Neighbors of the proposed William Taylor Plaza had two opportunities Wednesday to express their opposition to the project, even though there is little chance of overturning a recent Charlottesville City Council decision that cleared the way for a hotel.

“I’m embarrassed by Charlottesville,” said Stan Sweeney, owner of a historic home on 5th Street SW.

“I know we’re in 2015 and we want to be contemporary and modern but that [design] is not reflective of Charlottesville,” he added at a Wednesday meeting of the Board of Architectural Review.

Councilors granted a rezoning for land at the corner of Ridge Street and Cherry Avenue in November 2009, but voted 3-2 in July to amend the rezoning to change a requirement that 90 percent of the parking be in a garage.

Southern Development, the owner of the property, requested the change to clear the way for a 114-room Fairfield Inn to be built on the Cherry Avenue side of the development.

In order to go to construction, the project must get its site plan approved as well as a certificate of appropriateness from the Board of Architectural Review.

The next steps towards both milestones began with a public review of the initial site plan in the morning and a preliminary discussion before the BAR in the evening.

About a dozen members of the public took advantage of the site plan conference.

They learned sidewalks on Cherry Avenue will be eight-feet wide and a five-foot tall fence will be built along the outer edge of open space on the land. There will be a public plaza with benches at the corner of Ridge and Cherry.

Full vehicular access will be from Cherry Avenue towards the bottom of the hill. There will be a right-in right-out turn lane into the property from Ridge.

The site plan does not have any information for the second phase of the project, which will front Ridge Street. By the terms of the new zoning, there must be a minimum of ten residential units.

One man who doesn’t live near the hotel asked other participants why they opposed the hotel.

“It’s in a great area and I think it will clean up the whole area,” said Dale Ludwig.

“We don’t want a revolving set of strangers living in our neighborhood,” said Marilyn Macdonald who lives next door to the second phase on Ridge Street.

The Planning Commission will have the chance to review the site plan to ensure it complies with all requirements, but must eventually approve it if modifications are made to satisfy the rules.

The commission’s review will extend to whether the site plan conforms with the Strategic Investment Area study, which is part of the Comprehensive Plan. However, conditions in the BAR’s approval take precedence.

The BAR has jurisdiction over the entire property due to a proffer made by Southern Development. Only the portions of Ridge Street are in a historic district.

“It’s tough to say exactly what the building will look like so one thing you should ask for are the final elevations drawings with the accurate colors,” said Mary Joy Scala as the BAR meeting began.

The presentation to the BAR was much more detailed than that of the site plan. A video was shown of the project that depicted a 360 degree view of the structure.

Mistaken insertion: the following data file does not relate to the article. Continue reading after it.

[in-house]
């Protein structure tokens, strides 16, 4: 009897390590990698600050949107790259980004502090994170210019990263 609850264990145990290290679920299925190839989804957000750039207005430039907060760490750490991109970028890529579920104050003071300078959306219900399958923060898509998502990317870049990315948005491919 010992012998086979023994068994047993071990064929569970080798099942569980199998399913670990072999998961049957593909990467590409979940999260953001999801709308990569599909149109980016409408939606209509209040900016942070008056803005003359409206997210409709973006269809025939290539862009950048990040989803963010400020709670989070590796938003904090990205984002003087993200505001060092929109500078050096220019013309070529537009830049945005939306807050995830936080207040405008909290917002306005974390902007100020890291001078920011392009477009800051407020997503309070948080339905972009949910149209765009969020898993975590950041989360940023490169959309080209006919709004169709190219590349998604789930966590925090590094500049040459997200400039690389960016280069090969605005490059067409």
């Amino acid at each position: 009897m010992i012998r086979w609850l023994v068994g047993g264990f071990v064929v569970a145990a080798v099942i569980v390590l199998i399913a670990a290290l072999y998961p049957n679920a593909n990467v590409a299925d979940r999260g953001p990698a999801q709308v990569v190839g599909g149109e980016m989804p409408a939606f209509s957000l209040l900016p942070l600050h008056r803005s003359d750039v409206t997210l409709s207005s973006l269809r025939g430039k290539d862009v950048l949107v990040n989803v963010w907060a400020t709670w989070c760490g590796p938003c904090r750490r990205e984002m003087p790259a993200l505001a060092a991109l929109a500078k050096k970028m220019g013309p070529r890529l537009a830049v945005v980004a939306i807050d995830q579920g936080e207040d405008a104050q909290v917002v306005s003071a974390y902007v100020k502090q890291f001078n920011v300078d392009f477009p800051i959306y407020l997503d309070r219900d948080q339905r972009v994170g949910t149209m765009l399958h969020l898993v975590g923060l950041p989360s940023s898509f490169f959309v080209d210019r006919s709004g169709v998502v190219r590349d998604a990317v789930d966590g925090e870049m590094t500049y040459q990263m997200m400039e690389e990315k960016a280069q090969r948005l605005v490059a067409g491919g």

The rooftop will not be a flat surface. Instead there would be three separate roof areas and green features to help achieve LEED Hospitality status.

“We believe it will help bring the scale of the building down,” said Krysta Aten-Schell with BCA Architects & Engineers.

Some members of the community objected to the design and the scale.

“There is absolutely nothing on Ridge Street that resembles that building,” said city resident Kenneth Martin.

The hotel block will be 275 feet long. By comparison, the Flats at West Village is 300 feet long.

“Why does it have to be so big?” Macdonald asked. “That’s 25 feet less than the Flats. For the area, this really seems big.”

“We did not see any drawings with our house [in the video] and maybe that house is not significant to Charlottesville all,” said Sweeney, adding his home was built in 1832.

One potential obstacle to construction would be the discovery of graves on the property. Many historians and archeologists believe that the Allan Hawkins family burial ground is on the property.

A full archaeological study will be conducted and construction must stop if anything is found. However, the study won’t occur until they get permission to disturb the land.

“We have looked into that with deed research as much as we can and archaeologists looking at the surface of the ground so the next step would be to do some sub-surface investigation,” said Charlie Armstrong, vice president of Southern Development.

BAR members asked if it would possible to allow the investigation to proceed without the permit.

“We would love to do this as early as we can,” Armstrong said.

Historian Antoinette Roades said she has been campaigning for years to have the graveyard located. She insisted the graveyard is not located in the area where Armstrong wants to investigate.

The William Taylor Plaza project has only been made possible due to a sale of two formerly city-owned parcels to Southern Development. Roades wanted that sale to be conditioned on an investigation.

“They failed to do that but they should have done that,” Roades said. “According to everything I know about the site, it’s entirely possible that the Hawkins’ family bones can end up underneath a damned [stormwater] detention pond.”

The project will return to the BAR as soon as September if the architects can submit revised drawings in time. The site plan review is ongoing.

A representative of Marriott said they hope to begin construction as soon as they get all the necessary permits.